This Week in Global Mobile | December 3, 2010

At times it's difficult to keep pace with the latest global mobile developments. I hope this selection of news stories from the past week will help you navigate the growing global network of connectivity:

  • Alec Ross, Secretary Clinton’s Senior Advisor for Innovation, discussed the relationship between technology and open and closed societies at PdF Latin America in Chile last week.
  • China gave Google an ultimatum of July 2011 to meet the government’s demands for obtaining a license to continue operating as an Internet map provider.
  • The European Union launched a formal anti-trust investigation into Google’s handling of its domination of online searches in the E.U. Read Google’s response here.
  • On Wednesday FCC Chairman Julius Genachoswki announced plans to formally enforce net neutrality principles upon Internet service providers while still endorsing a usage-based pricing model. Not everyone is pleased.
  • Cyber Monday 2010 drew record online spending in the United States, with online shoppers spending over $1bn on retail websites in the heaviest spending day on record.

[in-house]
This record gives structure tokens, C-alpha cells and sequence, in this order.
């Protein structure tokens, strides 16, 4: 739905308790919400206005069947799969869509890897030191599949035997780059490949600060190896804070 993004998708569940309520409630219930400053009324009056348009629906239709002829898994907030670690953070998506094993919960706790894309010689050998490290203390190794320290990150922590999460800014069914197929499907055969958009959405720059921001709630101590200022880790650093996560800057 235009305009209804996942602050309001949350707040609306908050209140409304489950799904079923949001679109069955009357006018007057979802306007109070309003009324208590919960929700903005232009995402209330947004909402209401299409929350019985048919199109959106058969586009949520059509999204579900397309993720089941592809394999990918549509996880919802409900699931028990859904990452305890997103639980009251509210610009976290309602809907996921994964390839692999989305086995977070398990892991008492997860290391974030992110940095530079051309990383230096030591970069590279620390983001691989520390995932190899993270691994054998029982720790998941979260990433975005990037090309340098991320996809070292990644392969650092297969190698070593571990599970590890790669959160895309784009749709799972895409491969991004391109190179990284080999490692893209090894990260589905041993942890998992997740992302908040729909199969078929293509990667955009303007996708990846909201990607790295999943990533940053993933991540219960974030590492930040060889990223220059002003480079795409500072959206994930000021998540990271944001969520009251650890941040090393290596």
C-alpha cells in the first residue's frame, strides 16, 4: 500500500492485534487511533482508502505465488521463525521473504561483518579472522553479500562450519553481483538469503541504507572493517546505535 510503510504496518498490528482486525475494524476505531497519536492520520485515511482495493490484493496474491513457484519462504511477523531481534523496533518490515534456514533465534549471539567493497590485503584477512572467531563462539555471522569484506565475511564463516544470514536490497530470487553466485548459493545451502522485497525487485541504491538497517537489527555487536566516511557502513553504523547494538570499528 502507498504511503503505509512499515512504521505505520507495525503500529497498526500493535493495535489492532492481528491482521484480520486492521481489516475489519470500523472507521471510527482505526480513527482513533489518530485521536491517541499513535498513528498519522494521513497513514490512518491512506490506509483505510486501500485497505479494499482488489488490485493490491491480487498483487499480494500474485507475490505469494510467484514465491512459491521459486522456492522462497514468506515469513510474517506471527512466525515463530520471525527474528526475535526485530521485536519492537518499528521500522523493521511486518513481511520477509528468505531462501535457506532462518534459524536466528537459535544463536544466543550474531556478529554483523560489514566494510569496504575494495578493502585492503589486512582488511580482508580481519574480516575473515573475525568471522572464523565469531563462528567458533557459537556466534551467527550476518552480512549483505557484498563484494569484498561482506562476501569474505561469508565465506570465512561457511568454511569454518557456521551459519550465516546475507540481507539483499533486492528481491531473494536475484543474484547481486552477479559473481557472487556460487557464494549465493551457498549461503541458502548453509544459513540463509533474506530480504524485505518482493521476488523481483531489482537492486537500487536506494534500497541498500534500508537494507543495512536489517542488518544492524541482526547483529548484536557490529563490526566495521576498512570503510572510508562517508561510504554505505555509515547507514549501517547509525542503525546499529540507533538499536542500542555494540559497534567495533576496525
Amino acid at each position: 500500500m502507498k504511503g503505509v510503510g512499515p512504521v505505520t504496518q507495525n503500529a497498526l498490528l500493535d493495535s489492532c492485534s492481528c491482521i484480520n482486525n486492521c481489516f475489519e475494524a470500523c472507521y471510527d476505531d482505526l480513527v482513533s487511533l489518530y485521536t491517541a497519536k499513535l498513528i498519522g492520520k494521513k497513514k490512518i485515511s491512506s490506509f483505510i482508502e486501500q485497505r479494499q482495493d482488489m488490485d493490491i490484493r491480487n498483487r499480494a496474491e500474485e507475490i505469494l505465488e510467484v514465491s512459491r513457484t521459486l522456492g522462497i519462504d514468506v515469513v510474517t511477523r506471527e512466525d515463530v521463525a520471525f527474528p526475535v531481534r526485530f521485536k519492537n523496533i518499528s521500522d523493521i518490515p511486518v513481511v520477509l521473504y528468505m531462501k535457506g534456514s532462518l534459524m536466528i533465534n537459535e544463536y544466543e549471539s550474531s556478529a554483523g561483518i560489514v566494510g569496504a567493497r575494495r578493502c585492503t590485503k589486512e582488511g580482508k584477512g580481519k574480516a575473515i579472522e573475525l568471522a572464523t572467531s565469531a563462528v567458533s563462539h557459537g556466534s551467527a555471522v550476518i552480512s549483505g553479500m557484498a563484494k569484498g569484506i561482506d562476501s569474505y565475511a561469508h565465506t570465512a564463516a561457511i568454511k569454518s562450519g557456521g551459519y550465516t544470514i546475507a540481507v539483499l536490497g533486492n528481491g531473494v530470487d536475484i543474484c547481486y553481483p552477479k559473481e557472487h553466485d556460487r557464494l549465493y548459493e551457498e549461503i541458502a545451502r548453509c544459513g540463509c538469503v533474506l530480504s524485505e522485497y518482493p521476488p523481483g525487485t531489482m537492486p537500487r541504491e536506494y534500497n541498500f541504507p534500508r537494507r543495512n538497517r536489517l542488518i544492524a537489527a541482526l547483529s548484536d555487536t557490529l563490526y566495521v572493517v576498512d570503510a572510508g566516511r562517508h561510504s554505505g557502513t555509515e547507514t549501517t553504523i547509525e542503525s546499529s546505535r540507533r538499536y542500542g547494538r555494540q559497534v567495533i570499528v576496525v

• A study released by Electronic Arts estimates that the global mobile gaming market will reach $3.4bn this year, increasing by about $500 million each year until 2013.
  • Consumers under 35, and particularly millenials, prefer using mobile apps over browsers on their smartphones, reports market research firm Parks Associates.
  • Recycling unused mobile phones could save each British household £768, reported phone recycling website Sell My Mobile.
  • Lady Gaga, Alicia Keys, and other celebrities jumped off Twitter on World AIDS Day to raise awareness for a charity campaign in Africa and India.
  • Katie Harbath, Chief Digital Strategist for the National Republican Senatorial Committee, thoughtfully explains why campaigns’ mobile strategies need to look beyond text messages to apps and more for true mobile success.
  • James Harkin published a comprehensive and insightful piece outlining the rise of tech and innovation in the State Department’s foreign policy agenda.
  • Verizon announced that its 4G LTE network will go live on Sunday -- but 4G-equipped smart phones won’t be coming our way until 2011.
  • According to Nielsen, nearly 30 percent of American mobile subscribers own smart phones that run full operating systems.
  • 99 percent of non-Times readers deserted the site after it implemented an anti-social media paywall, while 86% of regular Times readers also stopped tuning in.
  • On Wednesday the Federal Trade Commission endorsed a “do not track” policy proposal which would prohibit online advertisers from invading users’ privacy by following their actions on the Web.